Thoughts on Zoe Lofgren's CFAA Bill: A Great First Step

Yesterday, Representative Zoe Lofgren introduced on Reddit a bill to improve the Computer Fraud and Abuse Act in the wake of Aaron Swartz's suicide during the pendency of his prosecution for violating various provisions of that law and of the Wire Fraud Act.  I've attached a redline of how her bill would change the current law.  

This is a welcome and much needed step from a great legislator.  There are obvious co-sponsors for this effort, including Darrell Issa (R-Calif) who knew Aaron, and spoke out eloquently about the potential for abuse when prosecutors use long maximum sentences to incentivize guilty pleas from individuals charged for borderline conduct under vague statutes:

I’ll make a risky statement here: Overprosecution is a tool often used to get people to plead guilty rather than risk sentencing,” Issa said. “It is a tool of question. If someone is genuinely guilty of something and you bring them up on charges, that’s fine. But throw the book at them and find all kinds of charges and cobble them together so that they’ll plea to a 'lesser included' is a technique that I think can sometimes be inappropriately used.


The bill is a good start, but with small adjustments, it could better meet the twin goals of (1) ensuring that noone goes to prison for terms of service violations and (2) preventing the next prosecution of someone like Aaron Swartz.  

The purpose of the CFAA is to prohibit when an individual accesses a computer without permission or obtains or alters information on a computer beyond that which he is authorized to access. This very basic idea has been distorted in part because of a poorly phrased definition of "exceeds authorized access".  18 USC 1030(e)(6).  That definition says:

the term “exceeds authorized access” means to access a computer with authorization and to use such access to obtain or alter information in the computer that the accesser is not entitled so to obtain or alter;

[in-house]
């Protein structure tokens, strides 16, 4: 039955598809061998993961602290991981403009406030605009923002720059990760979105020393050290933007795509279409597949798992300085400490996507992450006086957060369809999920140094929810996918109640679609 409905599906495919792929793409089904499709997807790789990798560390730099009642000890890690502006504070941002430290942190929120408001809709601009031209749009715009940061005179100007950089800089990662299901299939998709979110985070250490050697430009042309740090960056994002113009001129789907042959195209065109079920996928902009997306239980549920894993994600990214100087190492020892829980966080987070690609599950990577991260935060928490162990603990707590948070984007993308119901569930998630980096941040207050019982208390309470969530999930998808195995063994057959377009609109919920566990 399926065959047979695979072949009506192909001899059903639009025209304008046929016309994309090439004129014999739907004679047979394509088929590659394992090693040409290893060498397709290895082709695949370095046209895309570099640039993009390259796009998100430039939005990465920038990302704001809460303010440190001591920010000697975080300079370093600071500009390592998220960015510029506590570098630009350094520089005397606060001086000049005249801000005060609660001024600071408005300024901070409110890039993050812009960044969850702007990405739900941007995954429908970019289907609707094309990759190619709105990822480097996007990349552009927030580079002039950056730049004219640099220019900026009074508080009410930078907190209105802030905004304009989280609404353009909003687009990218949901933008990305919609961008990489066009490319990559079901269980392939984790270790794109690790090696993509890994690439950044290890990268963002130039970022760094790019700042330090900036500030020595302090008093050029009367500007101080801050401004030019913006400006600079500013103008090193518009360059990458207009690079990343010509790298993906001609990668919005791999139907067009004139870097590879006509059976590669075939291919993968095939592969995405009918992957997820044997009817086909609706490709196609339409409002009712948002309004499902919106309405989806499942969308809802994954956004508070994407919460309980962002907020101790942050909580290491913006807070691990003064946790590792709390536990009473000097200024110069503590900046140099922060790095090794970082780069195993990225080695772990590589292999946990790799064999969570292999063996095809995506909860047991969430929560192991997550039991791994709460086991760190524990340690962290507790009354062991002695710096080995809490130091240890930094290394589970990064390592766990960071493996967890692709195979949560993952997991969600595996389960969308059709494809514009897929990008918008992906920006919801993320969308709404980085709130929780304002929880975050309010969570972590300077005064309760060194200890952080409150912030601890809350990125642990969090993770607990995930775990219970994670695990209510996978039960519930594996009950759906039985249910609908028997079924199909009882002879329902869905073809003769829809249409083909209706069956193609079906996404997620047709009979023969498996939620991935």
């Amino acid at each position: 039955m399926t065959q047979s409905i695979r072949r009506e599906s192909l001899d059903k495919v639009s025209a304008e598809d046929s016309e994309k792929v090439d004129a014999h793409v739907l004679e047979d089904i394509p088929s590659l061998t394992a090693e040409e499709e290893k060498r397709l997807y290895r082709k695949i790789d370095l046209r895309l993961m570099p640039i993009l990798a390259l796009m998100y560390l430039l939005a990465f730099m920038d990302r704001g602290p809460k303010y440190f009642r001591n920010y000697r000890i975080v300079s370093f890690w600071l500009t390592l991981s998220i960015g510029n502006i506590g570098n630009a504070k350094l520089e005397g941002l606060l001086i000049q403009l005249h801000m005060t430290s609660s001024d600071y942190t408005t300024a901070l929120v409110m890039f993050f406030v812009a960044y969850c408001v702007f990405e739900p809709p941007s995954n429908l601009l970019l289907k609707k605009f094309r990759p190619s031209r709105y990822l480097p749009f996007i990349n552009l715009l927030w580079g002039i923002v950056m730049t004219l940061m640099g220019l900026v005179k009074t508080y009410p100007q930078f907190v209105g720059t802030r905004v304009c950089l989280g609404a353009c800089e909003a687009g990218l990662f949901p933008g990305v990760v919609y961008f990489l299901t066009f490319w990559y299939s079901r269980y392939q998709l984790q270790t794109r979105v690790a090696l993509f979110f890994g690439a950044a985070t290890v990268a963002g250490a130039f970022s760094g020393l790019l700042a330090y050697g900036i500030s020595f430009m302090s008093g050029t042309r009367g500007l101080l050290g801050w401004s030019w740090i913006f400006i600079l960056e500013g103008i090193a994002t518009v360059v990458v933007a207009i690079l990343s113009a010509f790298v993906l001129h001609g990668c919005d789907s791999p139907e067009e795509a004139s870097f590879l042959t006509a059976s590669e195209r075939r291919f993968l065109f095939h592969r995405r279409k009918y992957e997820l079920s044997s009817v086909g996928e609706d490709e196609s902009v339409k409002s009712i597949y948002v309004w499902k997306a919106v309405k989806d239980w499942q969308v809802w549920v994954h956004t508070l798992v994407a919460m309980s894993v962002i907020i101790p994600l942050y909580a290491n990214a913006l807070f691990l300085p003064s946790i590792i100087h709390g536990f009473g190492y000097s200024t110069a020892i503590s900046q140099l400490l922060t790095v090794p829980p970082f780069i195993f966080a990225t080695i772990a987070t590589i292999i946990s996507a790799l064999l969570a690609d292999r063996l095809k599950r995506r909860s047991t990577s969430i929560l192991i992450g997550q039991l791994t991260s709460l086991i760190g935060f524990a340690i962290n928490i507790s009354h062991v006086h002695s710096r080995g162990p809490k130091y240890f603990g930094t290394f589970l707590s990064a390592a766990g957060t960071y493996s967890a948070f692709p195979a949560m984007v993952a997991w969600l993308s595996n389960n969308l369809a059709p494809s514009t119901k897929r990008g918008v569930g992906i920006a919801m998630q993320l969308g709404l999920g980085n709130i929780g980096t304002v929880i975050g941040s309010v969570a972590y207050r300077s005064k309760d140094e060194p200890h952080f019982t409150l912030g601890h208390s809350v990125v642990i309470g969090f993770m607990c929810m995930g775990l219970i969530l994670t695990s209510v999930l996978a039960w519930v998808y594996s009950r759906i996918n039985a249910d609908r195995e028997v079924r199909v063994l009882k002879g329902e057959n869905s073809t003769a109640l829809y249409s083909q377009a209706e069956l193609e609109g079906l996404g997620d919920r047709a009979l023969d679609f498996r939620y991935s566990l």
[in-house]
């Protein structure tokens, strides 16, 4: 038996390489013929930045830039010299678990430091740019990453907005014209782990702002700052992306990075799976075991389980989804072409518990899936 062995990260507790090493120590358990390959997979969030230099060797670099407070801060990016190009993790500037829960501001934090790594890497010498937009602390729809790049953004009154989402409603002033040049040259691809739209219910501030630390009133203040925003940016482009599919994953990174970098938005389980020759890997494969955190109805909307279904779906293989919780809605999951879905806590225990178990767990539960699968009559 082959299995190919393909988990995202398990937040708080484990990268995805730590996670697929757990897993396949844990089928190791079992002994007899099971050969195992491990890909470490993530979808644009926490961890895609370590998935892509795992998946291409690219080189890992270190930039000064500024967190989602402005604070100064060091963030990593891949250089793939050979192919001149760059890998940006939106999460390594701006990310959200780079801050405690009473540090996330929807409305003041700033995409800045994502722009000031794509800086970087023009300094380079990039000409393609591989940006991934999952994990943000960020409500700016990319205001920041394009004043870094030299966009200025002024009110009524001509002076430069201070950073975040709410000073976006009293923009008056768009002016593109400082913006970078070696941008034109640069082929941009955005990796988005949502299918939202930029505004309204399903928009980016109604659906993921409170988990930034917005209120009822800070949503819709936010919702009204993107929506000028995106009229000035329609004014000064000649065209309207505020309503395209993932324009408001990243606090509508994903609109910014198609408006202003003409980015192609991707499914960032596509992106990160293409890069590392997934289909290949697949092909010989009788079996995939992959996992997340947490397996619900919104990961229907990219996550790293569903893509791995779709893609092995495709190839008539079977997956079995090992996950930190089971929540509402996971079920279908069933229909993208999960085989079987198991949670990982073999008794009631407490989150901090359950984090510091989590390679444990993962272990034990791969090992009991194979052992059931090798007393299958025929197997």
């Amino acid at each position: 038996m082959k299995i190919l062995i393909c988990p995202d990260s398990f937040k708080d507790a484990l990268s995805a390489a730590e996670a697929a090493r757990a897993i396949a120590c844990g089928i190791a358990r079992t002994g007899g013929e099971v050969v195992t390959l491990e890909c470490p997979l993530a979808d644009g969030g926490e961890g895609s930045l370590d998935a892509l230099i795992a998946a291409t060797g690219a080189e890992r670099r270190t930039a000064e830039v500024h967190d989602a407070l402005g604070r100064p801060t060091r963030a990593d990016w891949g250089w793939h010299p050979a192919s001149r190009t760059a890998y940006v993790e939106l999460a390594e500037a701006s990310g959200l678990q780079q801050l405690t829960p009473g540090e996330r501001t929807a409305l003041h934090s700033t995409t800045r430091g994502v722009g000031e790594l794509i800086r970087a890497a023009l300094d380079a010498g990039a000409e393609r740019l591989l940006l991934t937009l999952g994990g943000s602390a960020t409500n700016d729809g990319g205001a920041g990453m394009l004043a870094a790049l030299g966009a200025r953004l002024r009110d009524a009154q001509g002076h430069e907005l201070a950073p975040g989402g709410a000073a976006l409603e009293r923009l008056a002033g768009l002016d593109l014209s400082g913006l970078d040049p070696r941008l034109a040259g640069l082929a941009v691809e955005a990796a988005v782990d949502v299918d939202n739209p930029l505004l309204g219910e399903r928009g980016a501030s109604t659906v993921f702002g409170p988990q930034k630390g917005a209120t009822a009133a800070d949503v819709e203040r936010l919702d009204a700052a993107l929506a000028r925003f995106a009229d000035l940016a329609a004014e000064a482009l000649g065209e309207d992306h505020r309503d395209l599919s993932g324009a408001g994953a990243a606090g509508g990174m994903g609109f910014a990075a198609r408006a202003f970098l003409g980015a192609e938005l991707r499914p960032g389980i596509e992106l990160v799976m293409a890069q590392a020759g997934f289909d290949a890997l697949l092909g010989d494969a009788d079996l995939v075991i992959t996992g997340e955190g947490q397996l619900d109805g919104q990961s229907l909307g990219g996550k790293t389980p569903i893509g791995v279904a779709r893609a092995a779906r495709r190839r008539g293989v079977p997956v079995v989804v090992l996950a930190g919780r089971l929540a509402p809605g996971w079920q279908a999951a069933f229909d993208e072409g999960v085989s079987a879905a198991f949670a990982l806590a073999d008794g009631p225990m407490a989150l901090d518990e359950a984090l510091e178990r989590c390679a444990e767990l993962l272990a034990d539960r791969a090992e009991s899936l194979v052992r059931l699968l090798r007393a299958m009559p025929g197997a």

Some Circuits have held that the word "so" means that the computer owner can use the CFAA's civil and criminal provisions to enforce all sorts of rules about when, how and why computer users access, use and distribute stored information. This phrasing is what's lead to the problem of terms of service prosecutions, as well as cases holding that disloyal employees are federal felons.  A simple and critical way to fix the problem is to delete the word "so".  Congress could also add the word "otherwise" in front of access, to make clear that if you are allowed to access your work files from your office, or download journal articles while on the MIT network, its not a crime merely to access those files when you are working from home, or to download those same articles with an automated script.  This fix would look something like this:

the term “exceeds authorized access” means to access a computer with authorization and to use such access to obtain or alter information in the computer that the accesser is not otherwise entitled to obtain or alter, and does not include access in violation of an express or implied agreement, contractual obligation, acceptable use policy, terms of service agreement, duty of loyalty or other non-code based restriction.

This formulation doesn't interfere with trade secret protection, copyright or any other law that protects against misuse of information.  It just ensures that the mere fact that information is stored on a computer doesn't give the computer owner plenary rights to control how otherwise authorized users may interact with that data, on penalty of prison. 


Another federal bill we need is called the Secretary of State Accountability Act, which would require all 50 SOS to update their corporation databases annually to detect and prevent fraud. Then, a company that makes software according to Benford's law could review annual reports in the SOS databases. here's a link to the proposed act and a case study for it:

The exact wording is very tricky to get right. Let's say I can gain access to my company's computer because I have a username and password which I was intentionally given by the company. On that computer, there are (1) things that I am meant to have access to. Then there are (2) things that I'm not meant to have access to, but I actually have access; probably because someone in IT messed up. Then there are (3) things that I can only gain access to by hacking, even though they are on the computer where I have _some_ authorisation. Then there are (4) things that I can access by using my bosses username and password which I found on a paper stuck to his monitor.
We are currently saying that I have "authorized access to the computer", meaning access to the whole of the computer. Except such access can "exceed authorisation". Instead, we should say that I have "authorized access to some data on the computer". There would be no question of "exceeding authorisation"; I either have authorisation or not, I can't exceed it. The whole problem comes from the law using "the computer" as the unit of authorisation, while in reality my authorisation is always just for parts of that computer.

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